This analysis by Tozer in his day is no less true in ours. The acceptance of trite entertainment and showmanship in church is surely the result of a shallowness that has resulted from frenetic activity.
The idea of cultivation and exercise, so dear to the saints of old, has now no place in our total religious picture. It is too slow, too common. We now demand glamour and fast flowing dramatic action. A generation of Christians reared among push buttons and automatic machines is impatient of slower and less direct methods of reaching their goals. We have been trying to apply machine-age methods to our relations with God.”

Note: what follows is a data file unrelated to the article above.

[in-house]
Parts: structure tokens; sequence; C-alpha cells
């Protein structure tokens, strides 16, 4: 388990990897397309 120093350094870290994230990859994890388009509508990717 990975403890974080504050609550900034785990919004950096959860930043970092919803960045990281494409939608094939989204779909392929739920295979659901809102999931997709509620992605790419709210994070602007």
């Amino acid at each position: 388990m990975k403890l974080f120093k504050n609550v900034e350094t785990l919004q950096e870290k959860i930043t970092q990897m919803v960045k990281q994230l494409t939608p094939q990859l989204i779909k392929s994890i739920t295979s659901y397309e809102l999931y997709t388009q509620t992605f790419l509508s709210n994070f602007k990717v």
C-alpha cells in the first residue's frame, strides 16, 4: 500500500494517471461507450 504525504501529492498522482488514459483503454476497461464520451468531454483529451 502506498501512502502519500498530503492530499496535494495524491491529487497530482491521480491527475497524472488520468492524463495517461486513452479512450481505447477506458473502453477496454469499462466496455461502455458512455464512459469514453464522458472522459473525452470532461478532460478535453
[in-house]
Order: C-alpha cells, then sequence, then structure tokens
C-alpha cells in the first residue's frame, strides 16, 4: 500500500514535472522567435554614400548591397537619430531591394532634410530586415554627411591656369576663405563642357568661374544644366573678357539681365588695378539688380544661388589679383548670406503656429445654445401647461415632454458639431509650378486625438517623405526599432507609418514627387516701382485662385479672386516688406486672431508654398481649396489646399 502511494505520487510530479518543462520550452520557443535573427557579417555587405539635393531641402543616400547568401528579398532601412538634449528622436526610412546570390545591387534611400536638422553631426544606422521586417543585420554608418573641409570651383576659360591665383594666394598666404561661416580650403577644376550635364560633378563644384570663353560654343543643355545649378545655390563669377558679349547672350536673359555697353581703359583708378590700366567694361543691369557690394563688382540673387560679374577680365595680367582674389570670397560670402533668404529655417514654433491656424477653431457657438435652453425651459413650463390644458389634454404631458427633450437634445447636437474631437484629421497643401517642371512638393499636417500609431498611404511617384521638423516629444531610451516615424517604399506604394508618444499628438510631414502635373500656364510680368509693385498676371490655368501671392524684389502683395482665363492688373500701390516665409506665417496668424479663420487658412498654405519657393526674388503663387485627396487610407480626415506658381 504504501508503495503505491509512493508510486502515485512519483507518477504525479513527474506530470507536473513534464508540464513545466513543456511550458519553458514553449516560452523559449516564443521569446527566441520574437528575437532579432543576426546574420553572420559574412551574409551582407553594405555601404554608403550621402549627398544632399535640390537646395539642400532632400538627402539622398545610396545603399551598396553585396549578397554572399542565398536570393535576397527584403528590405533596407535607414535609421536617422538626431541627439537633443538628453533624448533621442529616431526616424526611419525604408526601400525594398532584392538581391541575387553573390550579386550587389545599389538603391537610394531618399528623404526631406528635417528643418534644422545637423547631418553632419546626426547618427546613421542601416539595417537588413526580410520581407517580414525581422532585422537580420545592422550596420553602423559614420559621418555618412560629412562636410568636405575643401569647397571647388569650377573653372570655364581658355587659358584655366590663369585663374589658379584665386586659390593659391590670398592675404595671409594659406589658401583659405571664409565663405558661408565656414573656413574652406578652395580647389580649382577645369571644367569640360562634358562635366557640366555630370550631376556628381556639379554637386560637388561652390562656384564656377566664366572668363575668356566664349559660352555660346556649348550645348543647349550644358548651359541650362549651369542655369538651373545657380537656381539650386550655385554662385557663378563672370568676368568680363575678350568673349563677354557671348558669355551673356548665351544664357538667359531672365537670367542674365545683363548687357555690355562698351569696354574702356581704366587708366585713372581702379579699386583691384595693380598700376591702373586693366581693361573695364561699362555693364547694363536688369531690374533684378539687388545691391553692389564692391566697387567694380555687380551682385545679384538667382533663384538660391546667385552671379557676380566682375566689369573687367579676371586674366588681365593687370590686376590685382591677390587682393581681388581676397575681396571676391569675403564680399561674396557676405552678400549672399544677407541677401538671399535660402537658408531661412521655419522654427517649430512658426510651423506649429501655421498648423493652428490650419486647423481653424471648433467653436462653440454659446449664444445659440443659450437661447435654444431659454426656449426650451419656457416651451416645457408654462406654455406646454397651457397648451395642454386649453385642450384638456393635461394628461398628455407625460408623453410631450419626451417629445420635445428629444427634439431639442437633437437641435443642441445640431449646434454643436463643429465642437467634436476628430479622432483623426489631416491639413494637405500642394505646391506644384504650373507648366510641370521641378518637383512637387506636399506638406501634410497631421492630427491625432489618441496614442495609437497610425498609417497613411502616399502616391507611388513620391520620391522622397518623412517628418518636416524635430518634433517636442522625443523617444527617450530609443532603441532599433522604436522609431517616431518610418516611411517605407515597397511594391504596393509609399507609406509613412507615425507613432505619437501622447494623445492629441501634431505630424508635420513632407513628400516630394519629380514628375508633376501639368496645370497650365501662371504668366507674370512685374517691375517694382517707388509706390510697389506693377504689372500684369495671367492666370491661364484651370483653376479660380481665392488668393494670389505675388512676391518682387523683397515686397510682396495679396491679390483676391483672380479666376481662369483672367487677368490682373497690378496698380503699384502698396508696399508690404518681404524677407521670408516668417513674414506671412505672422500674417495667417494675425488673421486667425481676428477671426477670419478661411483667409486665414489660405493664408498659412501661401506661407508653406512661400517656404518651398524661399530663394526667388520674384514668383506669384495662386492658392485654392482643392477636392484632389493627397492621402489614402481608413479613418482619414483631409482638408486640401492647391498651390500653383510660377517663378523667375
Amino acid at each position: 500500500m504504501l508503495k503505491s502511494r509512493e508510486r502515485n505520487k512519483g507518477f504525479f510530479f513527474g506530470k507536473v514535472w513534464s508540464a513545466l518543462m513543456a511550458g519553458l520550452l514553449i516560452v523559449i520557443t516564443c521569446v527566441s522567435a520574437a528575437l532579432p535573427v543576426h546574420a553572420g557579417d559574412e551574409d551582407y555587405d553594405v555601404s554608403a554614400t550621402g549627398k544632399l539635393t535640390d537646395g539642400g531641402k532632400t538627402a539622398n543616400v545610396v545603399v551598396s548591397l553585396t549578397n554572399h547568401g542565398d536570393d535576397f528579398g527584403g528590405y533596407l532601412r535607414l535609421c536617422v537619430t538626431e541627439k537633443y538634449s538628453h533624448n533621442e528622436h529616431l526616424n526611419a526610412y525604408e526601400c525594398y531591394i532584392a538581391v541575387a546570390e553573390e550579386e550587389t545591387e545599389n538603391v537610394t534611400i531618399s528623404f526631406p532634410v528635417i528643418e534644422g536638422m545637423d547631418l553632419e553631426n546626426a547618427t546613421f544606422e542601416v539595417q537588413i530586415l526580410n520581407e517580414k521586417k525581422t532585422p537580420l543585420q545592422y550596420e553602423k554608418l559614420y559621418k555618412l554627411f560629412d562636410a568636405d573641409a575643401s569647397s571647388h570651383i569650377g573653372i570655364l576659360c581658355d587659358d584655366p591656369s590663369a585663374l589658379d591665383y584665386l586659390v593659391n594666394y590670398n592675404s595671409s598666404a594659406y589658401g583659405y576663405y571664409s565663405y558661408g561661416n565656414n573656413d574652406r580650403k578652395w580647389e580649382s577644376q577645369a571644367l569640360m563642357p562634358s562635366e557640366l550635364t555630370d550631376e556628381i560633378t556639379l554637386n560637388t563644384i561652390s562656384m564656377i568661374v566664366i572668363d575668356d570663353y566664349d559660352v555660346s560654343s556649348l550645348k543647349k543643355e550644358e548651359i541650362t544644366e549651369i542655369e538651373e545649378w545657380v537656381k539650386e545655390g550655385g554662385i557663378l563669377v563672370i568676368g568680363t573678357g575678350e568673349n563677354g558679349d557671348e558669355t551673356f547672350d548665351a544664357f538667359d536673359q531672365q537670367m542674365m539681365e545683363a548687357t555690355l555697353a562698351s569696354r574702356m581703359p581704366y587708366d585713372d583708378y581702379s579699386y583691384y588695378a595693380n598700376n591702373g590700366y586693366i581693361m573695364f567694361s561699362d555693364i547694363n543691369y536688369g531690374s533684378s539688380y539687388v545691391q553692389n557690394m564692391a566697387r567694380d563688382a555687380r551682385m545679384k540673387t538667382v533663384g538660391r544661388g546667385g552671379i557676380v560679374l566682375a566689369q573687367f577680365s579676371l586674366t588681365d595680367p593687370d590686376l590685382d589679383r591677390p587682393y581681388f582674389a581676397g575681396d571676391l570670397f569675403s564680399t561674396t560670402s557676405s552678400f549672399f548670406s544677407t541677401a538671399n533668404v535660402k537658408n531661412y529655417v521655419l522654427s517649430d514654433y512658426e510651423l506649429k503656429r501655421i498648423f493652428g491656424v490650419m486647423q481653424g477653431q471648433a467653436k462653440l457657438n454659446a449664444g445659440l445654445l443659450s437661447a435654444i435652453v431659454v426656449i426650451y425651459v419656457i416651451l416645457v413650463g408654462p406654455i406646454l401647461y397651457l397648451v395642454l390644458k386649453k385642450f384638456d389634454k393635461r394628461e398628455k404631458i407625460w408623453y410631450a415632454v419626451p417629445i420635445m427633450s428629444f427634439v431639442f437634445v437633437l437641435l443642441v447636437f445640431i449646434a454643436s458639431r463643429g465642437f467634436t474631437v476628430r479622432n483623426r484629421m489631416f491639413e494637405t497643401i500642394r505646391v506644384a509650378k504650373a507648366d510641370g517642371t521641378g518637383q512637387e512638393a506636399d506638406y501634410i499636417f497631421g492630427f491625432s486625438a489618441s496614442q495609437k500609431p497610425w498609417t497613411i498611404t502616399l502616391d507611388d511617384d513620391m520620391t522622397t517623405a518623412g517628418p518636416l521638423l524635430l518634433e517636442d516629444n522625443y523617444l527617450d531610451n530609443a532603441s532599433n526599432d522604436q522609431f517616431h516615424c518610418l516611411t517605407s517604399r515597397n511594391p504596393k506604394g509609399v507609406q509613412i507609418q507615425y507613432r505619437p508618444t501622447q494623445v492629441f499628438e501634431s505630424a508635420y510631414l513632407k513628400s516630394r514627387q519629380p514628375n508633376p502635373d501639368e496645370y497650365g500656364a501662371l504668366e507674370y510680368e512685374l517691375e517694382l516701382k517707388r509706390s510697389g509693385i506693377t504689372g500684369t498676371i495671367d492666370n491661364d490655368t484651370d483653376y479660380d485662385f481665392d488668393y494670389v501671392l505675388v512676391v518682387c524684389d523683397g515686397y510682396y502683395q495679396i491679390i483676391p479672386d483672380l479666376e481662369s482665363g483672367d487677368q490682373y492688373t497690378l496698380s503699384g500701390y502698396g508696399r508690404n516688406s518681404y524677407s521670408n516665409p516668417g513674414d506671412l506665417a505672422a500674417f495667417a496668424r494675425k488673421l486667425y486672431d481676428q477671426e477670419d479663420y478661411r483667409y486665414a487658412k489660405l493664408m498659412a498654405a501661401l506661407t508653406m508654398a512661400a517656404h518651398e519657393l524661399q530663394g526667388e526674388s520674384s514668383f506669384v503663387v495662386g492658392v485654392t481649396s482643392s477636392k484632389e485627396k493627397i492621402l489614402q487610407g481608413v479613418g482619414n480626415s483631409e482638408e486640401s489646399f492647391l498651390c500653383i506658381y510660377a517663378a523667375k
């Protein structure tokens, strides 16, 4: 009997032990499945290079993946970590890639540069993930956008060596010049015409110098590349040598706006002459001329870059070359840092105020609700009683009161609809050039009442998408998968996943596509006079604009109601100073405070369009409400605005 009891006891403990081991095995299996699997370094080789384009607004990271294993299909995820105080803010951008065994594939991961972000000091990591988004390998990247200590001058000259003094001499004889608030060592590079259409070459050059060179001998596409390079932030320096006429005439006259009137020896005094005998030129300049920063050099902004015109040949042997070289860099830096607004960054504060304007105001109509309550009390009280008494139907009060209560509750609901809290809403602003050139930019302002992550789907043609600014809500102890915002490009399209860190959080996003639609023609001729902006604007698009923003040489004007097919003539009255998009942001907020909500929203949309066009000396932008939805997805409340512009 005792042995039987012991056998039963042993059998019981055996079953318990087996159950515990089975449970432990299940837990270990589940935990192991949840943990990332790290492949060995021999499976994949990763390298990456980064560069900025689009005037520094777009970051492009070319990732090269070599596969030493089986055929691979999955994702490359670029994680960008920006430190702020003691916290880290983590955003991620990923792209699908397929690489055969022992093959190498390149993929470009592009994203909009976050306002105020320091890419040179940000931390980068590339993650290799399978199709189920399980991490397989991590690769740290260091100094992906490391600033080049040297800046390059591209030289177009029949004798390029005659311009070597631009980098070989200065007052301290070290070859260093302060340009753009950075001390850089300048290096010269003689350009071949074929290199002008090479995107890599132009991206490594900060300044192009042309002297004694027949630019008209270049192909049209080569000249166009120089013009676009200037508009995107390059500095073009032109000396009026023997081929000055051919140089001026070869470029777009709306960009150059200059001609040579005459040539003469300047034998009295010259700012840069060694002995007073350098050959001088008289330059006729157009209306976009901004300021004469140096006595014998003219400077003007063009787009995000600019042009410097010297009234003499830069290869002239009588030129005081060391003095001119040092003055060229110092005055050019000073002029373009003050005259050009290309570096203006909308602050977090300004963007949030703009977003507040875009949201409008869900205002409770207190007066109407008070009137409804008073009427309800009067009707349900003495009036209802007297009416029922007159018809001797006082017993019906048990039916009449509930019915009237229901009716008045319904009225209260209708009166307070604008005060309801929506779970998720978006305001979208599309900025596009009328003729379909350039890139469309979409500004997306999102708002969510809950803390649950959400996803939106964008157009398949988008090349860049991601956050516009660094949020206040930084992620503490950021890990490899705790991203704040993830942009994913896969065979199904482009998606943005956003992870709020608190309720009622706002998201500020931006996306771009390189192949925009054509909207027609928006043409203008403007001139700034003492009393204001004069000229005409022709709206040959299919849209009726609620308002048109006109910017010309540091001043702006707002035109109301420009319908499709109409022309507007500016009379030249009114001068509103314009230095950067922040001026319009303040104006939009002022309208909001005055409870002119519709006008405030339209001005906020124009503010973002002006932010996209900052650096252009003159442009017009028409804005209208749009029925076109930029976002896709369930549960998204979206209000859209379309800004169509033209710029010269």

The tragic results of this spirit are all about us. Shallow lives, hollow religious philosophies, the preponderance of the element of fun in gospel meetings, the glorification of men, trust in religious externalities, quasi-religious fellowships, salesmanship methods, the mistaking of dynamic personality for the power of the Spirit: these and such as these are the symptoms of an evil disease, a deep and serious malady of the soul. (The Pursuit of God)
“Be still and know that I am God” (Psalm 46:10)